How can we watch violent, sexually explicit movies and TV programs, read books and magazines that take us into places that we should avoid, and still think that we are pleasing God?  

There are times during my work week when I don’t know whether to laugh, cry, or run screaming from the room. God help us. We are losing our spiritual sensitivity, allowing our boys and girls to dress in ways that are explicitly sexual in the name of being “in style,” and behaving as if God never said “Be ye holy.” 

God help us. 

In Sanctification and Honour

I Thess. 4:4. “That every one of you should know how to possess his vessel in sanctification and honour.”

 Before politically correct grammar clouded the issue, the masculine pronoun was understood to include all people.  As some wise sage put it, “The masculine embraces the feminine.”  So two pronouns in this verse are important:  Each (every one) and his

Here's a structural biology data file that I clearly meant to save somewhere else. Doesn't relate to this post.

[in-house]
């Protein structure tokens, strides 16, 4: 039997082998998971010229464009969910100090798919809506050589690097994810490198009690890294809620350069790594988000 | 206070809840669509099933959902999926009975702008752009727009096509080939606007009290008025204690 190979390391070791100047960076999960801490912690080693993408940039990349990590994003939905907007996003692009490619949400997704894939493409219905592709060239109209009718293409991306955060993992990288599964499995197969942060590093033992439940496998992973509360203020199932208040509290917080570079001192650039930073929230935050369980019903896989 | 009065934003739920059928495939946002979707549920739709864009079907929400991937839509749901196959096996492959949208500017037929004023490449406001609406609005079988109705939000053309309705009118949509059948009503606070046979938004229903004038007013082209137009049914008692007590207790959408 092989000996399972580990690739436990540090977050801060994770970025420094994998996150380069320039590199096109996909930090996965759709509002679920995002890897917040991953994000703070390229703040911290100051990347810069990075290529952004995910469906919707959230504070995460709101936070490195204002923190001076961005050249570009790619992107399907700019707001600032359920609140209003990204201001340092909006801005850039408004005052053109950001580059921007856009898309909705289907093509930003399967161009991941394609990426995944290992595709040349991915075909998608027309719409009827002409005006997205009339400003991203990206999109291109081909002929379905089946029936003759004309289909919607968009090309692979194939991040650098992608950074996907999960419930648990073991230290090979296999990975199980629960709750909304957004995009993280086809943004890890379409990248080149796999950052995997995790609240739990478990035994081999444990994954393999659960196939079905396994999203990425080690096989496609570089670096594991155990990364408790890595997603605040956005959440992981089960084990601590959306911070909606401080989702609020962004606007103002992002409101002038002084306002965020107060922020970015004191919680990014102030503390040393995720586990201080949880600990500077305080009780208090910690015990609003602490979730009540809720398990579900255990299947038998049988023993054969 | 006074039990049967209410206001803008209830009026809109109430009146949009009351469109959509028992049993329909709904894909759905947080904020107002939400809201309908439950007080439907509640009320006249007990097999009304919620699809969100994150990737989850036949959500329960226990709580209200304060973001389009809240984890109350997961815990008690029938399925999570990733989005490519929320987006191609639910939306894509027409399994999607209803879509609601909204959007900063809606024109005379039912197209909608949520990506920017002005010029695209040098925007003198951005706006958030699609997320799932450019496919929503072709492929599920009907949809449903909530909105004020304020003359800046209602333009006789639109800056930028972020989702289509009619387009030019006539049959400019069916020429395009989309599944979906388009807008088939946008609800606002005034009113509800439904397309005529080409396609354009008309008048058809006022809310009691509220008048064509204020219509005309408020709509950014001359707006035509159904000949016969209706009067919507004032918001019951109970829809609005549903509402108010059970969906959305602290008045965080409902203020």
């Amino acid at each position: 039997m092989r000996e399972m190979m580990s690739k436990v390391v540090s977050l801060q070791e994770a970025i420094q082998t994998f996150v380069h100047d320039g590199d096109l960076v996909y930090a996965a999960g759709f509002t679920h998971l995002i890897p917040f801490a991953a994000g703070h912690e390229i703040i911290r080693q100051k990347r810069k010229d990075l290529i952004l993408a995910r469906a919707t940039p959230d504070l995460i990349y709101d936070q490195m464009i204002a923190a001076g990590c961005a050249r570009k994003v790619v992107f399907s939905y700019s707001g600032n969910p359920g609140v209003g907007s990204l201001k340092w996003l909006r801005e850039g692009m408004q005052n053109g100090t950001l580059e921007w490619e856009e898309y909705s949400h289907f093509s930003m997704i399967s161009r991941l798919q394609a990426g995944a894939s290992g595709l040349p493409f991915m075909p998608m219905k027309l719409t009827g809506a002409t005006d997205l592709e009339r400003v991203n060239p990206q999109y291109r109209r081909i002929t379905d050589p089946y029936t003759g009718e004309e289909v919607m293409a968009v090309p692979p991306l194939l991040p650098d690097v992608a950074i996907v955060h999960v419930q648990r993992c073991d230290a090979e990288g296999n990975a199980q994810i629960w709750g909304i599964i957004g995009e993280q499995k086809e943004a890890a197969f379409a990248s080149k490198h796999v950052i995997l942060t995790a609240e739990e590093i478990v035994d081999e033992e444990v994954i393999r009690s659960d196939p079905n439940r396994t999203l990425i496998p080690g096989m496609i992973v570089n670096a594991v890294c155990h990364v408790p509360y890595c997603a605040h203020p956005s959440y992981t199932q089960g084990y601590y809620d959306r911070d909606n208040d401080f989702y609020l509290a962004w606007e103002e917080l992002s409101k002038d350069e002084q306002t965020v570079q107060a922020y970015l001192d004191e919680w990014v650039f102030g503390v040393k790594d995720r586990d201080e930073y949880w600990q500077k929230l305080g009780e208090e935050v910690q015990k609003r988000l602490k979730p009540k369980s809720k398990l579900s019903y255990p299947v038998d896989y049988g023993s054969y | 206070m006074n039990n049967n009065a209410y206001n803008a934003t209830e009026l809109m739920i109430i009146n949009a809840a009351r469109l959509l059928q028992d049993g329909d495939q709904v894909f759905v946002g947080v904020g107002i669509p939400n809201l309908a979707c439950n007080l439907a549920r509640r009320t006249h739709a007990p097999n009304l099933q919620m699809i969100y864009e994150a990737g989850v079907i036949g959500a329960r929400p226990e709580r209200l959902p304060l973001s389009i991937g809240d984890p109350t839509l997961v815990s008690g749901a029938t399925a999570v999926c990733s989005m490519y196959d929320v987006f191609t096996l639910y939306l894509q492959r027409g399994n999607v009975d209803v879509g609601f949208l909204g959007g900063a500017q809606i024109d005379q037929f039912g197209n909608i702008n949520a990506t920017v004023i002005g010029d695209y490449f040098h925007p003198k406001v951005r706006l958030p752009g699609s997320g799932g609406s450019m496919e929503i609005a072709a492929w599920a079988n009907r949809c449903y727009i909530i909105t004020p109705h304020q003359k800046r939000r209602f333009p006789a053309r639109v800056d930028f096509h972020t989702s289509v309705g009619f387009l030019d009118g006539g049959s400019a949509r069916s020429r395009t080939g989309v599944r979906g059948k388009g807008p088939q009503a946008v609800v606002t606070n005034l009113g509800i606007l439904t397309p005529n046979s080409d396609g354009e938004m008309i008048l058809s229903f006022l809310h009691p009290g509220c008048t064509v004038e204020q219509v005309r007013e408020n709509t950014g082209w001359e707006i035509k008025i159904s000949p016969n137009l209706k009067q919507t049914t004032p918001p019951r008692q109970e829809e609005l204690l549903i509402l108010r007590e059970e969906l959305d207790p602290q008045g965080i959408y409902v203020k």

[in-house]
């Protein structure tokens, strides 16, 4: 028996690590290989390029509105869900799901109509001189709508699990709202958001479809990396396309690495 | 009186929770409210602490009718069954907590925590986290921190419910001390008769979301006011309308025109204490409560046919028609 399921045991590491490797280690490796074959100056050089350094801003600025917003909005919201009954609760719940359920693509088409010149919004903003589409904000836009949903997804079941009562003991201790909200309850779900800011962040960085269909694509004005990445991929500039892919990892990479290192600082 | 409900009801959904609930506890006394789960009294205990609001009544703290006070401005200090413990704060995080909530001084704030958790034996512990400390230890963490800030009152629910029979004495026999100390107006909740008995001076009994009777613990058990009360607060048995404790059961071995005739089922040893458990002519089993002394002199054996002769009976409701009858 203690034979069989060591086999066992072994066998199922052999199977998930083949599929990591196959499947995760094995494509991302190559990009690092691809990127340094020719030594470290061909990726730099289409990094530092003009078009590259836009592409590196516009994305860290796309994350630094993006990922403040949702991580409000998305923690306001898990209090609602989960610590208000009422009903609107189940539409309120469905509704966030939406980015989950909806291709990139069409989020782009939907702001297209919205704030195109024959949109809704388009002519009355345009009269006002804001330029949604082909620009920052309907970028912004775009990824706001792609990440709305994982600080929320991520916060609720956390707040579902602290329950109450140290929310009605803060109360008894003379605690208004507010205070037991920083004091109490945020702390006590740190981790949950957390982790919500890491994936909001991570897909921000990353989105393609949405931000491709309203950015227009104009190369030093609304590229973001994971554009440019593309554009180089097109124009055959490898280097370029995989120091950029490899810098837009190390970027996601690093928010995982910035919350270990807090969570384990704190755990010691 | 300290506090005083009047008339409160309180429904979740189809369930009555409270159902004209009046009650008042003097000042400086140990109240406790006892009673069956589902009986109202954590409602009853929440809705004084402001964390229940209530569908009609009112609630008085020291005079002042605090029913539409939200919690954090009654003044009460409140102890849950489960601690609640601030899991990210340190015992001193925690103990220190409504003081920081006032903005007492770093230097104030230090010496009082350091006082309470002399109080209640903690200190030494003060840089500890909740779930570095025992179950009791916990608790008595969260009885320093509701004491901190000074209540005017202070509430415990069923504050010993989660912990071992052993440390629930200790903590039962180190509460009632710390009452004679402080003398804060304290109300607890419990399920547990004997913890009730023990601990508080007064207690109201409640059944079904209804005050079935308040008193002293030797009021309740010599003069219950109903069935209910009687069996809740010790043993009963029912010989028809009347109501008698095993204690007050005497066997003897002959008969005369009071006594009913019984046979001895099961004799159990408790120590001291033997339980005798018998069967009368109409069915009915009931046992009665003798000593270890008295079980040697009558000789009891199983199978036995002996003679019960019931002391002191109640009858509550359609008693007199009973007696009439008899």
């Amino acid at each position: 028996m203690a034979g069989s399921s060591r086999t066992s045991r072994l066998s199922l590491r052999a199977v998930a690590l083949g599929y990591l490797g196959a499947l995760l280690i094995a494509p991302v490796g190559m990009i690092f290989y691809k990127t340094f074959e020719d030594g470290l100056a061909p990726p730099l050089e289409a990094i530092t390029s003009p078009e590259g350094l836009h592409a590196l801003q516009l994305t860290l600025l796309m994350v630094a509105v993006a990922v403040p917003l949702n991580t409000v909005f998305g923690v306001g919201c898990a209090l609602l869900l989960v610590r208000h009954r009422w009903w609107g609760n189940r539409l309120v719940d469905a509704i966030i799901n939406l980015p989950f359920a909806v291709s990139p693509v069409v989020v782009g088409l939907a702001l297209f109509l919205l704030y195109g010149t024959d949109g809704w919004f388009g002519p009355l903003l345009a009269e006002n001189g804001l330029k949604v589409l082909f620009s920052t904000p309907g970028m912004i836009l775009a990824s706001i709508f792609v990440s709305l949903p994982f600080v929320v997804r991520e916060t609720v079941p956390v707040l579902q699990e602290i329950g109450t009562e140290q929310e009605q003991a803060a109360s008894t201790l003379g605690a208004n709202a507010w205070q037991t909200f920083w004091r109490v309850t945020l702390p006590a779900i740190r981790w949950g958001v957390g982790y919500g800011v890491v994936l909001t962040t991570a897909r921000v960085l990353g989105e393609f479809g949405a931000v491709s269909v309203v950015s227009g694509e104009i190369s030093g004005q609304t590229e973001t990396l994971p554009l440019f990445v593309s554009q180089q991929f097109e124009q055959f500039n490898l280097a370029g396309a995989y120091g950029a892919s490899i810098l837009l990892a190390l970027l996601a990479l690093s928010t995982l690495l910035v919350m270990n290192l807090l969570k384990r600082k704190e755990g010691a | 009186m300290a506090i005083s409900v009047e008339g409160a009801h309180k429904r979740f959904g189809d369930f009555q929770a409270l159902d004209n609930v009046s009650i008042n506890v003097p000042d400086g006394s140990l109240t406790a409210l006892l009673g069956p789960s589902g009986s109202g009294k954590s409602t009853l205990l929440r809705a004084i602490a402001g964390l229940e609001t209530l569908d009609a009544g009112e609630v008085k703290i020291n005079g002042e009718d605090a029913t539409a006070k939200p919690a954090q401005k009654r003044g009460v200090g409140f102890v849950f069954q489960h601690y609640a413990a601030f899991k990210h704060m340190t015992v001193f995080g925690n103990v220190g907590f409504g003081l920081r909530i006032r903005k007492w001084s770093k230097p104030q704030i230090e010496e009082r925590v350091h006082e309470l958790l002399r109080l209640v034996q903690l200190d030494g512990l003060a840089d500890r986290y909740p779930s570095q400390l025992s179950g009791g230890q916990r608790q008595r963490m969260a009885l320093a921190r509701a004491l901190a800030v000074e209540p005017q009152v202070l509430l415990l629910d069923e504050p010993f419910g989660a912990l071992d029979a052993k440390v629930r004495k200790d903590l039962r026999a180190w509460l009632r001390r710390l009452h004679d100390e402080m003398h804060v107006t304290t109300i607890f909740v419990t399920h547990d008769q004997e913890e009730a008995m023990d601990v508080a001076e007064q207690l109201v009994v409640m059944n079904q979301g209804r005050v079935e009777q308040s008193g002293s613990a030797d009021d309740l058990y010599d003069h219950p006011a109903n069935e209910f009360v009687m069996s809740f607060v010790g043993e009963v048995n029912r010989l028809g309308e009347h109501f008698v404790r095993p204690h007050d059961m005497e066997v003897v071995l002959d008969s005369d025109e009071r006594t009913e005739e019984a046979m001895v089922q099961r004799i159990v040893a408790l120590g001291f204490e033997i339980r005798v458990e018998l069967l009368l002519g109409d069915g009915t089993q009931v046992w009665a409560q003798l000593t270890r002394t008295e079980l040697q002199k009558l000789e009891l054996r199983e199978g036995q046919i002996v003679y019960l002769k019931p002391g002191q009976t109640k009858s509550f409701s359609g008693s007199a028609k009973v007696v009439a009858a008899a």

Each makes it clear that Paul is addressing every member of the congregation, not just the men. It is important that men and women abstain from fornication; and it is important that men and women know how to “possess his vessel.” 

His”  is inclusive of both genders. All of us are vulnerable to sexual temptation.  Such temptation is not exclusive to men. 

God wants us to know and understand how to behave in the matter of sex. That Paul is addressing the issue makes it clear that God considers it a matter that requires instruction and self-discipline. Purity is a matter of knowledge and habit. 

There is some question among biblical scholars about the words possess  and vessel. Two distinct meanings are advocated for each word.  Without going into a lot of detail about verb tense and usage, which fascinates me but probably seems tedious to anyone but another lexophile, I’m going to tell you what I believe and leave it up to you to do the research if you are interested.